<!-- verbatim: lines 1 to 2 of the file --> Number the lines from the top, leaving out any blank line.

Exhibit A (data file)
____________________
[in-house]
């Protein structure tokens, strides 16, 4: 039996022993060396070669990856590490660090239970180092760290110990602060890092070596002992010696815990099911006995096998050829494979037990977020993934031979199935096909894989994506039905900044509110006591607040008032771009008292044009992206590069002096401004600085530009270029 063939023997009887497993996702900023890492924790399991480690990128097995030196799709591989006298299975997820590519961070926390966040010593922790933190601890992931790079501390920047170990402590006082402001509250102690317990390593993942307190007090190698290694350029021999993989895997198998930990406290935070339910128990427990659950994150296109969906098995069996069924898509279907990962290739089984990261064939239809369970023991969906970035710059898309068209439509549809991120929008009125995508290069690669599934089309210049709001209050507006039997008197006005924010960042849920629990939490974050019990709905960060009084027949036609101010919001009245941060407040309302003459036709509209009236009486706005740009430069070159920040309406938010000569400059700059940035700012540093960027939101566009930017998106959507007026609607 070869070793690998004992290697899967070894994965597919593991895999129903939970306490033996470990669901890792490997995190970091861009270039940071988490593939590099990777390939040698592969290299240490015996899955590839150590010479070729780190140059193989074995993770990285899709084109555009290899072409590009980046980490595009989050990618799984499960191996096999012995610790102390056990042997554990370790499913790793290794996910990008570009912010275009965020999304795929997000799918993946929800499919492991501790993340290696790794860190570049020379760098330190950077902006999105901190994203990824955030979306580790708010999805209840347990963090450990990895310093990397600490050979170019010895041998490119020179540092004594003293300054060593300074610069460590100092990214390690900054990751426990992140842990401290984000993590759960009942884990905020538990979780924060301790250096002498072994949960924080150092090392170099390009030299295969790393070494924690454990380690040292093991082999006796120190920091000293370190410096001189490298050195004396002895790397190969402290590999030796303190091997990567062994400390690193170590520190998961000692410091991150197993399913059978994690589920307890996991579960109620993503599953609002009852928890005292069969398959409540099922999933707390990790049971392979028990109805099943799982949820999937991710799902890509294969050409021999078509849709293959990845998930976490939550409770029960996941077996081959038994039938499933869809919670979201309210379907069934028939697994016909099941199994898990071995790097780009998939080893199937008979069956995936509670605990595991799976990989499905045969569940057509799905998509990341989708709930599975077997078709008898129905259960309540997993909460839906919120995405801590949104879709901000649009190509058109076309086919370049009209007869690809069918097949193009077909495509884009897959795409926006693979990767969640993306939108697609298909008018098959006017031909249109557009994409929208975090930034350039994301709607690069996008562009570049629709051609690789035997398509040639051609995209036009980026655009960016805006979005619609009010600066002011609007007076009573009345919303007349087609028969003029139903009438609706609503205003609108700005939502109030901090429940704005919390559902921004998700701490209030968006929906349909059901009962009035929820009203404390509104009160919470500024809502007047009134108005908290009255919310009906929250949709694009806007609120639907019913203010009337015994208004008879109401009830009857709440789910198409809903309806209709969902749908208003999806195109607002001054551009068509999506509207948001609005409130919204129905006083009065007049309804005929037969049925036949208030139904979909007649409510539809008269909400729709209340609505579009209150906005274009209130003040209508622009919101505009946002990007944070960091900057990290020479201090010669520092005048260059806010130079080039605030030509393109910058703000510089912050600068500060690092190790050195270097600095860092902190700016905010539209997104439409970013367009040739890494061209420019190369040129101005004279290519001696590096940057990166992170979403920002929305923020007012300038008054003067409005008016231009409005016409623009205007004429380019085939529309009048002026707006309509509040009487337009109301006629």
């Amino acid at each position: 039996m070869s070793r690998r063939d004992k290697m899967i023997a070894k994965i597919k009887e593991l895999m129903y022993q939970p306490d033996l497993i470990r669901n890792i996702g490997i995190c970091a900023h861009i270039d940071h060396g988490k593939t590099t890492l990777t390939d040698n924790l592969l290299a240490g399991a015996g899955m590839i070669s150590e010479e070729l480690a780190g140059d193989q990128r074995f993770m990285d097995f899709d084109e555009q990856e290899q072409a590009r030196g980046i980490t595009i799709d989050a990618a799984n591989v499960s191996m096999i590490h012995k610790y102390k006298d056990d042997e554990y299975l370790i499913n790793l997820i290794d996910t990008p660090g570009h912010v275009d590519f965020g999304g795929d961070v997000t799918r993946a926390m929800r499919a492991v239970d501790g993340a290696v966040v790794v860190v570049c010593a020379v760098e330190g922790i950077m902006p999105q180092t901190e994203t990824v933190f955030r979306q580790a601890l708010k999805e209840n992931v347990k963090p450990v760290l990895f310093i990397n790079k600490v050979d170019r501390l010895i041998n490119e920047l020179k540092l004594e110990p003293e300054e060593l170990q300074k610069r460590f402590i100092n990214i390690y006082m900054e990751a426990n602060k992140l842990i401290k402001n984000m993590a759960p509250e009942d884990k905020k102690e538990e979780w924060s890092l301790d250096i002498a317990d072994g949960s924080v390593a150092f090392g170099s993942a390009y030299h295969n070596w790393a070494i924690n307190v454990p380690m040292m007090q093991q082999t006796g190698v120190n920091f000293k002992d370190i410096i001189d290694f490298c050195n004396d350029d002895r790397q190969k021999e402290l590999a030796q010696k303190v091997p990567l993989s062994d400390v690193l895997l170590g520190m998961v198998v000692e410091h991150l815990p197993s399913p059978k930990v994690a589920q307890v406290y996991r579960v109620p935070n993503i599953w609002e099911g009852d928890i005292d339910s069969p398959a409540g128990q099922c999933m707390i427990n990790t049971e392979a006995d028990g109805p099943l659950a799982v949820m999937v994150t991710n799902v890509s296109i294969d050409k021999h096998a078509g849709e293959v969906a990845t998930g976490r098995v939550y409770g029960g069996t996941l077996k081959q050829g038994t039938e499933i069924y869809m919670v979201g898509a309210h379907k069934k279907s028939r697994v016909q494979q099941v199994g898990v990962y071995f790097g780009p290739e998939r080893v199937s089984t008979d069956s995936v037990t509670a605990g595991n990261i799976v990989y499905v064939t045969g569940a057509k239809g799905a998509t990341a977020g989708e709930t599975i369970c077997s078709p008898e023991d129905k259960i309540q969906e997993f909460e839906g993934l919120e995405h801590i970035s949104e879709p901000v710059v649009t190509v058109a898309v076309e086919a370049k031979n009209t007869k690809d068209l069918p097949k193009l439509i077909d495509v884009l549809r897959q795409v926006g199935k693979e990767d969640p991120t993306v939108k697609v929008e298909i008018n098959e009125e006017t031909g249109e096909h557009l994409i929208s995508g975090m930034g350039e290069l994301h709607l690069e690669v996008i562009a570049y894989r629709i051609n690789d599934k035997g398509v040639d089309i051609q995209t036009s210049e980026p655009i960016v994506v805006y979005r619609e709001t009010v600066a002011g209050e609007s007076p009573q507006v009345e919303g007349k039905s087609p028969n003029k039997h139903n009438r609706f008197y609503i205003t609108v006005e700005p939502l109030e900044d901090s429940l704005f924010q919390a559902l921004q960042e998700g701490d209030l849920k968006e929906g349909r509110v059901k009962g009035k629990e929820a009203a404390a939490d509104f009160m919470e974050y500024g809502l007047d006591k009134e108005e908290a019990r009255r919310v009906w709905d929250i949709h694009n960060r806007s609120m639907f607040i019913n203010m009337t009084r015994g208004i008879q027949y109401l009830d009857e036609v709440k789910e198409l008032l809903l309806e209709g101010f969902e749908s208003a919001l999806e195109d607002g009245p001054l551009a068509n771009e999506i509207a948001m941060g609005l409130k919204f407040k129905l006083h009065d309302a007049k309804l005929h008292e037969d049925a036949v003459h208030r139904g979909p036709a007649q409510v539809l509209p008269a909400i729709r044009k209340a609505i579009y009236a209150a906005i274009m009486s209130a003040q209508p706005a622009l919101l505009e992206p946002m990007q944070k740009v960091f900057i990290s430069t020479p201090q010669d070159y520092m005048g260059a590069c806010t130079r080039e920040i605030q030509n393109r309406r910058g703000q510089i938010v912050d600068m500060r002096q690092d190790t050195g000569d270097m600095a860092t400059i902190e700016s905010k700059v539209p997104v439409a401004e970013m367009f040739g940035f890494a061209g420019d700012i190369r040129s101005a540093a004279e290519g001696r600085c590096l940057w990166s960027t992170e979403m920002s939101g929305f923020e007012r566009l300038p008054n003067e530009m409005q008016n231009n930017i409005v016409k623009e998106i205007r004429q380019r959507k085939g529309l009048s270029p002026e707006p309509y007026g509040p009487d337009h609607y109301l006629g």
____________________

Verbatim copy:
[in-house]
């Protein structure tokens, strides 16, 4: 039996022993060396070669990856590490660090239970180092760290110990602060890092070596002992010696815990099911006995096998050829494979037990977020993934031979199935096909894989994506039905900044509110006591607040008032771009008292044009992206590069002096401004600085530009270029 063939023997009887497993996702900023890492924790399991480690990128097995030196799709591989006298299975997820590519961070926390966040010593922790933190601890992931790079501390920047170990402590006082402001509250102690317990390593993942307190007090190698290694350029021999993989895997198998930990406290935070339910128990427990659950994150296109969906098995069996069924898509279907990962290739089984990261064939239809369970023991969906970035710059898309068209439509549809991120929008009125995508290069690669599934089309210049709001209050507006039997008197006005924010960042849920629990939490974050019990709905960060009084027949036609101010919001009245941060407040309302003459036709509209009236009486706005740009430069070159920040309406938010000569400059700059940035700012540093960027939101566009930017998106959507007026609607 070869070793690998004992290697899967070894994965597919593991895999129903939970306490033996470990669901890792490997995190970091861009270039940071988490593939590099990777390939040698592969290299240490015996899955590839150590010479070729780190140059193989074995993770990285899709084109555009290899072409590009980046980490595009989050990618799984499960191996096999012995610790102390056990042997554990370790499913790793290794996910990008570009912010275009965020999304795929997000799918993946929800499919492991501790993340290696790794860190570049020379760098330190950077902006999105901190994203990824955030979306580790708010999805209840347990963090450990990895310093990397600490050979170019010895041998490119020179540092004594003293300054060593300074610069460590100092990214390690900054990751426990992140842990401290984000993590759960009942884990905020538990979780924060301790250096002498072994949960924080150092090392170099390009030299295969790393070494924690454990380690040292093991082999006796120190920091000293370190410096001189490298050195004396002895790397190969402290590999030796303190091997990567062994400390690193170590520190998961000692410091991150197993399913059978994690589920307890996991579960109620993503599953609002009852928890005292069969398959409540099922999933707390990790049971392979028990109805099943799982949820999937991710799902890509294969050409021999078509849709293959990845998930976490939550409770029960996941077996081959038994039938499933869809919670979201309210379907069934028939697994016909099941199994898990071995790097780009998939080893199937008979069956995936509670605990595991799976990989499905045969569940057509799905998509990341989708709930599975077997078709008898129905259960309540997993909460839906919120995405801590949104879709901000649009190509058109076309086919370049009209007869690809069918097949193009077909495509884009897959795409926006693979990767969640993306939108697609298909008018098959006017031909249109557009994409929208975090930034350039994301709607690069996008562009570049629709051609690789035997398509040639051609995209036009980026655009960016805006979005619609009010600066002011609007007076009573009345919303007349087609028969003029139903009438609706609503205003609108700005939502109030901090429940704005919390559902921004998700701490209030968006929906349909059901009962009035929820009203404390509104009160919470500024809502007047009134108005908290009255919310009906929250949709694009806007609120639907019913203010009337015994208004008879109401009830009857709440789910198409809903309806209709969902749908208003999806195109607002001054551009068509999506509207948001609005409130919204129905006083009065007049309804005929037969049925036949208030139904979909007649409510539809008269909400729709209340609505579009209150906005274009209130003040209508622009919101505009946002990007944070960091900057990290020479201090010669520092005048260059806010130079080039605030030509393109910058703000510089912050600068500060690092190790050195270097600095860092902190700016905010539209997104439409970013367009040739890494061209420019190369040129101005004279290519001696590096940057990166992170979403920002929305923020007012300038008054003067409005008016231009409005016409623009205007004429380019085939529309009048002026707006309509509040009487337009109301006629």